Montreal Fraud & Financial Offences Lawyer
What Is Fraud?
Fraud (section 380(1) of the criminal code) is a financial crime that involves the intentional deprivation of a person’s (or organization’s) finances through deceit, falsehood or fraudulent means. Given its expansive description, it’s often a catch-all for white collar crime like tax evasion and embezzlement.
What Other Financial Crimes Are There?
First and foremost, the crime of fraud is divided into two distinct categories: Fraud over $5,000 and Fraud under $5,000. Additionally, there are all sorts of other financial crimes that the Criminal Code explicitly prohibits, like forgery and identity theft.
The Consequences Of Being Convicted Of Fraud?
In cases of fraud over $5,000, the maximum sentence is 14 years incarceration, removing lenient sentences like discharges from the equation entirely. While a prison sentence is usually sought, restitution can be used as a means of avoiding such an outcome. However, in the case of million dollar frauds, there is a 2 year mandatory minimum sentence of imprisonment. When it comes to fraud under $5,000, more lenient sentences (like house arrest or probation) are far from uncommon.
What Defences Are Available For Fraud?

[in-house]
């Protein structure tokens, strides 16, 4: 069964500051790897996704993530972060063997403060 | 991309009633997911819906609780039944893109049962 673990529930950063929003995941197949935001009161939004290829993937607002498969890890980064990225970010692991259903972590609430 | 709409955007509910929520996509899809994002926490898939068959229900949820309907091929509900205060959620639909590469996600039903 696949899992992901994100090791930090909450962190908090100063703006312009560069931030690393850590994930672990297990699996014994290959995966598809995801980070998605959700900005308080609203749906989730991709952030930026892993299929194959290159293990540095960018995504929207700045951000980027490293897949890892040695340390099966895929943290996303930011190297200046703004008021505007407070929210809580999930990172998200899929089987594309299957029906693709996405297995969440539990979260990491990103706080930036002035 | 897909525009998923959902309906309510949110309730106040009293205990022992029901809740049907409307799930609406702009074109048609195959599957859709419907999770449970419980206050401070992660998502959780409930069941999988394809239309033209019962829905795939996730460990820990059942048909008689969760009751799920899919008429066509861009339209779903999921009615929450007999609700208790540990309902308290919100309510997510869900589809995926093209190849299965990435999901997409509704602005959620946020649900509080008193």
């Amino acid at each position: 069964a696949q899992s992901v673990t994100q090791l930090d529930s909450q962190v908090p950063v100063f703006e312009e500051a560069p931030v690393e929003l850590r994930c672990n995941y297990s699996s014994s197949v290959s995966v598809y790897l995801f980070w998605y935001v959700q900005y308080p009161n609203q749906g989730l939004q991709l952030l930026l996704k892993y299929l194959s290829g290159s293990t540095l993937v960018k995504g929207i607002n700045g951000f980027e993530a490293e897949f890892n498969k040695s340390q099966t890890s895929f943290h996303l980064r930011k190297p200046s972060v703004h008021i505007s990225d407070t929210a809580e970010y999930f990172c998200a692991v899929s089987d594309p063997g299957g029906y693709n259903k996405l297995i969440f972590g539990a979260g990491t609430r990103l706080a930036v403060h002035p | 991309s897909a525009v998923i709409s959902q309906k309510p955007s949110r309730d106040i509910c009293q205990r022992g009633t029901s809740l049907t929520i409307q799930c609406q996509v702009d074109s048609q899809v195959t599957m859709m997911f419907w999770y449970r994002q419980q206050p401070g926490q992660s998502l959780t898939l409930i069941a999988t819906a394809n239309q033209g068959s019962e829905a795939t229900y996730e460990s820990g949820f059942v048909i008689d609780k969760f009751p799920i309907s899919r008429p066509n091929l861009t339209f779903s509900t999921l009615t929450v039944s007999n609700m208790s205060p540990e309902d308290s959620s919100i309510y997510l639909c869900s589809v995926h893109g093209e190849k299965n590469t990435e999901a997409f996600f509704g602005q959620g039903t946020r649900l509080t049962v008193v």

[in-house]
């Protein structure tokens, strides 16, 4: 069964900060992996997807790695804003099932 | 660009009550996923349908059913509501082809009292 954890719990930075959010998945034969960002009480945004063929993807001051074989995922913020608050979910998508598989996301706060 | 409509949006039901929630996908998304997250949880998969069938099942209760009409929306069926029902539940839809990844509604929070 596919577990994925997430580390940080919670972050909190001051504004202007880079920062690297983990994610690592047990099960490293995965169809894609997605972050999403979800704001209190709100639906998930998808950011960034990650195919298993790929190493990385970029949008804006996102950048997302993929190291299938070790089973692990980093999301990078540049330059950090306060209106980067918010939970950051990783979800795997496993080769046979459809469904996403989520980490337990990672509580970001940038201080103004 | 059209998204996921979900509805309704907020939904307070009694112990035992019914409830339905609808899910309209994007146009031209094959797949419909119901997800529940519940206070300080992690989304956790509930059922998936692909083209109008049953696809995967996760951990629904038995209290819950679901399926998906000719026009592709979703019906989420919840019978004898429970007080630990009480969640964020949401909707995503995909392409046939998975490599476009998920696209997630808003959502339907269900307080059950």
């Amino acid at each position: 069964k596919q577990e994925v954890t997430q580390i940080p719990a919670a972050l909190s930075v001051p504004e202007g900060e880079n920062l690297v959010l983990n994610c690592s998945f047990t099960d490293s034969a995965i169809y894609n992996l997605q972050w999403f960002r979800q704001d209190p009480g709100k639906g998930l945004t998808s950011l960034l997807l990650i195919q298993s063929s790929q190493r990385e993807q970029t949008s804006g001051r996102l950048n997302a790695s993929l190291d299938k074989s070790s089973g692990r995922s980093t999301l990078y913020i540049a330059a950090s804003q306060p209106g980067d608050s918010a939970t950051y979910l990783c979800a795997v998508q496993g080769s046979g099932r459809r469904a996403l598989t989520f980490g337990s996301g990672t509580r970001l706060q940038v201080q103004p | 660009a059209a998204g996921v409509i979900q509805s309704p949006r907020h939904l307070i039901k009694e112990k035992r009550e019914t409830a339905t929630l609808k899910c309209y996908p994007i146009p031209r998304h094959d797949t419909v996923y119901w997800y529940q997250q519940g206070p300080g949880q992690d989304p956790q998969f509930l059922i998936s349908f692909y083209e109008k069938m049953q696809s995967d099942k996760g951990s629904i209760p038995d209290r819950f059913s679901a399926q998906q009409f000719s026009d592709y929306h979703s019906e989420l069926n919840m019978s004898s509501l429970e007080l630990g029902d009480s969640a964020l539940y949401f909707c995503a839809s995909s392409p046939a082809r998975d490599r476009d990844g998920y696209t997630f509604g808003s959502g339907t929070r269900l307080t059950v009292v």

Fraud is a specific intent offence, meaning that the prosecution must prove beyond a reasonable doubt that you intended to deprive the victim of their finances. In other words, poor business decisions or miscommunications are not fraud. Therefore, a defence to fraud is that you never intended for such a deprivation to occur. Another possible defence is that you did not deprive them of their money through deceit or falsehood (in other words, the alleged victim knew what they were getting into and chose to take a risk despite your honest representations about the possible outcomes).
I’ve Been Charged With Fraud - Now What?
- If you’ve been charged with fraud, it’s absolutely vital that you exercise your right to counsel immediately. You should further invoke your right to remain silent and refuse to answer any questions. It is highly likely that the state will have forensic accounting reports and/or thorough knowledge of your financial transactions so it's absolutely vital that you have copies of all pertinent documents, transactions, and receipts, and can provide explanations for each.
- If you’re being investigated for a financial crime, have been criminal charged or just have questions about your rights and obligations under the law, contact S. Zalman Haouzi Avocat today for a consultation!